Thursday, June 30, 2011
Of a North Carolina mountain top.
We went to see the Catawba Rhododendrons at Craggy Gardens. We were on time. The rhododendrons had bloomed a full two weeks earlier than normal. All that was left was a spattering of Mountain Laurel, Kalmia latifolia.
Now that did not mean we could not go for a little hike to see what else there was to see like compact trees clinging to rocks at close to 6000 feet in elevation.
And a rock shelf holding nothing but lilies, most likely a big patch Clintonia borealis reaching its southern territorial limits way up high on a North Carolina mountain top.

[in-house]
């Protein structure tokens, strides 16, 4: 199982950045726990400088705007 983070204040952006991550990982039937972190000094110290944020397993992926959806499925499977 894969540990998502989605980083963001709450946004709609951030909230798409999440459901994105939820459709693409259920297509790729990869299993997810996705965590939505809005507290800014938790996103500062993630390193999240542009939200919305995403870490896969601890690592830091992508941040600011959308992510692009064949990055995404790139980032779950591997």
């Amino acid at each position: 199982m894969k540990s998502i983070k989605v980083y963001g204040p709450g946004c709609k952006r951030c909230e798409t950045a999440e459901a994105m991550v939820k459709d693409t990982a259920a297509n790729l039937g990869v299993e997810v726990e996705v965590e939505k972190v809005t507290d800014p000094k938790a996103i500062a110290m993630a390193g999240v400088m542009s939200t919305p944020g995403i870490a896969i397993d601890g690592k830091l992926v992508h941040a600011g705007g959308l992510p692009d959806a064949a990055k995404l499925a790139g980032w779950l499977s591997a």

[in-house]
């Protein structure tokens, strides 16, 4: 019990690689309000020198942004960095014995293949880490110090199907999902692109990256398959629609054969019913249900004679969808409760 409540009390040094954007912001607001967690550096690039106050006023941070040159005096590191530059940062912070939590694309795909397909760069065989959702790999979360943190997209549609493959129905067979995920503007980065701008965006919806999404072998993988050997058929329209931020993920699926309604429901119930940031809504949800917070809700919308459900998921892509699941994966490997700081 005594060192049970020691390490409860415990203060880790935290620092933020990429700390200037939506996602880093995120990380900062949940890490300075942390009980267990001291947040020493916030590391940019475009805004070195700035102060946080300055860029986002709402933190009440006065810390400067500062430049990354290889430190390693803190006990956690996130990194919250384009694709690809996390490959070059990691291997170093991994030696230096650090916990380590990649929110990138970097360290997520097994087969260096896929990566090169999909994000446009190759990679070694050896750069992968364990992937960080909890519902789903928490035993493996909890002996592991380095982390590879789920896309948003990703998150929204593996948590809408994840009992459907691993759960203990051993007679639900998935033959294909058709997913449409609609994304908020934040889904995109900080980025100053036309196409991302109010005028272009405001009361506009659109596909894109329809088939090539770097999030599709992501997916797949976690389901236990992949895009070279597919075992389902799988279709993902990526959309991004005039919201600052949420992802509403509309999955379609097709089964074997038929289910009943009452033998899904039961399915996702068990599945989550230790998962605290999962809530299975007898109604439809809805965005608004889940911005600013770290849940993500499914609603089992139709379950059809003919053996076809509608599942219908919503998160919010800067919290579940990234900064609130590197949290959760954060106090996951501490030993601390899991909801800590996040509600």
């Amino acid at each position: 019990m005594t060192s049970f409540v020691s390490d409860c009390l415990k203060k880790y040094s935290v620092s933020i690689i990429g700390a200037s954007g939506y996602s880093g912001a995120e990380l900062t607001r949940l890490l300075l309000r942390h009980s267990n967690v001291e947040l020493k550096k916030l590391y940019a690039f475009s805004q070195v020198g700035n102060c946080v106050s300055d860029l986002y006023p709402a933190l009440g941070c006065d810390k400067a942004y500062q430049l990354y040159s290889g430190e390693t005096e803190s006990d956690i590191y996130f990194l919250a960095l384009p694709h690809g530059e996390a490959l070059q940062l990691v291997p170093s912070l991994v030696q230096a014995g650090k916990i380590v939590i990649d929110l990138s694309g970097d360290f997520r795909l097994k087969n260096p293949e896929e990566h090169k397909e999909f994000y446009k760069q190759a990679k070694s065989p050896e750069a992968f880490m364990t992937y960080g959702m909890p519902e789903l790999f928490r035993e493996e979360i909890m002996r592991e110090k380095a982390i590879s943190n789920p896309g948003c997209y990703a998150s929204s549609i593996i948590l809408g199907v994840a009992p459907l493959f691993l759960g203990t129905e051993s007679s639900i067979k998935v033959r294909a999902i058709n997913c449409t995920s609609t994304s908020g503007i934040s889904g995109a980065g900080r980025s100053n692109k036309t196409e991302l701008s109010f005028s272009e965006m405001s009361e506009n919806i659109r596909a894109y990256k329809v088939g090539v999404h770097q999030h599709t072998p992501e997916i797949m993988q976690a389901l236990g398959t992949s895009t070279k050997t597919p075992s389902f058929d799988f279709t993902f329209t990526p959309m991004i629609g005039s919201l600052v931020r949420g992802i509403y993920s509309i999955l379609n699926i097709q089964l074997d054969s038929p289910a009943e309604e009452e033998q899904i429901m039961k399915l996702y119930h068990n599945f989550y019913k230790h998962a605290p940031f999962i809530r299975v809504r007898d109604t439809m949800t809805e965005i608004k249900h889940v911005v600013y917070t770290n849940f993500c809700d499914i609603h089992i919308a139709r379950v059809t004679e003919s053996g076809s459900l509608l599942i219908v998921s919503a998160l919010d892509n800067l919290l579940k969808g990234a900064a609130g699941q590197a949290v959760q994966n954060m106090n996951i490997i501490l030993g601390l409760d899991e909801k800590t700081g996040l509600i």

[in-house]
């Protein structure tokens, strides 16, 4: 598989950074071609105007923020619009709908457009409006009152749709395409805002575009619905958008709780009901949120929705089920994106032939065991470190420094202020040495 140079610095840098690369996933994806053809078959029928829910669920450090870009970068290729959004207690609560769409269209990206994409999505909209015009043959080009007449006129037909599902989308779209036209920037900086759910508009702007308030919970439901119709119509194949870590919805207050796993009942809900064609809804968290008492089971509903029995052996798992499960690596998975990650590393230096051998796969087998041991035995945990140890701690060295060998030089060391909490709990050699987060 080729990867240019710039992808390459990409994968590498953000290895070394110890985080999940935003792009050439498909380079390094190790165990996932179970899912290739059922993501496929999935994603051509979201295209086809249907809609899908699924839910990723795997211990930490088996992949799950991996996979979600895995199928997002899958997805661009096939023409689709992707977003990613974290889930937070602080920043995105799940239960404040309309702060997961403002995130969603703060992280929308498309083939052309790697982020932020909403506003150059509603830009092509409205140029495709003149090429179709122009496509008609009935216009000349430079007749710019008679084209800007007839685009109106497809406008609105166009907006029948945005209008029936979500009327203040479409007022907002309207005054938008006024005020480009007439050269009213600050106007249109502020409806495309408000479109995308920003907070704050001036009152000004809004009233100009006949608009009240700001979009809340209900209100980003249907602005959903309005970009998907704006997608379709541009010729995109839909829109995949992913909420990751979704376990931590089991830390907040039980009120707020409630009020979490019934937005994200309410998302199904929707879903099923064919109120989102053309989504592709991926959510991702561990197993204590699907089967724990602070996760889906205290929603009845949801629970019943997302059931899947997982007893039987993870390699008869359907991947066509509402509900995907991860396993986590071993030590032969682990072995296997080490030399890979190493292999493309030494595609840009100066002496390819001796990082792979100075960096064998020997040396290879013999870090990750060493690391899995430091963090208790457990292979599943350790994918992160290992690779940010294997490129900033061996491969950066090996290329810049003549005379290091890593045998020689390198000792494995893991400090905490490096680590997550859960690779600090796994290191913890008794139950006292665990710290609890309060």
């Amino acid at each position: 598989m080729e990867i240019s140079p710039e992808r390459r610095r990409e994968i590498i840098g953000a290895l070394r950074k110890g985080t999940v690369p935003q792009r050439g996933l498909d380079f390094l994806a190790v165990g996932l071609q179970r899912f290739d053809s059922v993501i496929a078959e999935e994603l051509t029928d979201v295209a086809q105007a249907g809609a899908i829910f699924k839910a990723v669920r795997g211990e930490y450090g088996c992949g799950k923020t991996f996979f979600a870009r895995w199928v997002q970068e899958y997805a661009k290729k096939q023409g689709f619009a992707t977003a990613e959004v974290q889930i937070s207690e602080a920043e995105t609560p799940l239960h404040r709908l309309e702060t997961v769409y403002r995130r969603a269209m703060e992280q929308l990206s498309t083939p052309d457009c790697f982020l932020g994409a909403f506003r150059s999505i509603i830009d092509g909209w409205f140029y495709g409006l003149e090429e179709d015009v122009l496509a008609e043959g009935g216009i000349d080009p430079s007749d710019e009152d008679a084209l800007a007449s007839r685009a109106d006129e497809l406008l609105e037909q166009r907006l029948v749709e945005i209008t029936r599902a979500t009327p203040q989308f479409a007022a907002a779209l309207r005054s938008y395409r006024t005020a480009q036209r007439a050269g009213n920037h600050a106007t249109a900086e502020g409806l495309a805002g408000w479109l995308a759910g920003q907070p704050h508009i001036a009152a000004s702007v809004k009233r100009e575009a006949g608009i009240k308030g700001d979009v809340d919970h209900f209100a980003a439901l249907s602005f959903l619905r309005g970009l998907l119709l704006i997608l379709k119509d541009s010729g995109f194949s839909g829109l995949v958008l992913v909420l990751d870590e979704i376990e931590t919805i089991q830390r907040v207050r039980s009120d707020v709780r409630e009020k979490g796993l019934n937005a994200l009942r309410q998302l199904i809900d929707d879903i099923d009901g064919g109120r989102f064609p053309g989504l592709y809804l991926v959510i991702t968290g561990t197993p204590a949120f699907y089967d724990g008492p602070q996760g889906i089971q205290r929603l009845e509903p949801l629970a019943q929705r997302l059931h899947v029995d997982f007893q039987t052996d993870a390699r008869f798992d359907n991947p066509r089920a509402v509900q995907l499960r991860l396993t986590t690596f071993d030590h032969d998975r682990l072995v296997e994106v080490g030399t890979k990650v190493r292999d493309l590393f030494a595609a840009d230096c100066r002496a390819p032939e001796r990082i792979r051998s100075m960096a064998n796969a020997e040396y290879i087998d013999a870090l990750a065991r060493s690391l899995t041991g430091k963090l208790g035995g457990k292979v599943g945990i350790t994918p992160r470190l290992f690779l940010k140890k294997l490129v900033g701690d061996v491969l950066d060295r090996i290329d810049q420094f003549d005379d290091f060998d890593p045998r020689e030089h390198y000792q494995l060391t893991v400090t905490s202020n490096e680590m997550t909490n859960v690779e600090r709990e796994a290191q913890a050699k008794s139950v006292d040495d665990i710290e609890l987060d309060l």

Around a bend in the ridge line on the very same mountain was this ethereal and unusual forest lawn. I like it and have to wonder how did nature do that. Should I try this at home? I don't think it has to be mowed.
The high spot seems to have the same lull in bloom between the finish of the rhododendrons and the beginning of the summer wildflower season as our low spot, but there were a few blooms to be found. I'm not sure what this is. It looks suspiciously like wild strawberry, but the leaves are less serrated, glossy and leathery and the bloom is more profuse.
Patches of the tiny Houstonia caerulea, Bluets, lined the trail in places.
The Phlox carolina had started to bloom.
Maybe next year the timing will be right to see the heath balds of Craggy Gardens ablaze in color with the Catawba Rhododendron.
Still, not a bad way to spend a nice summer day.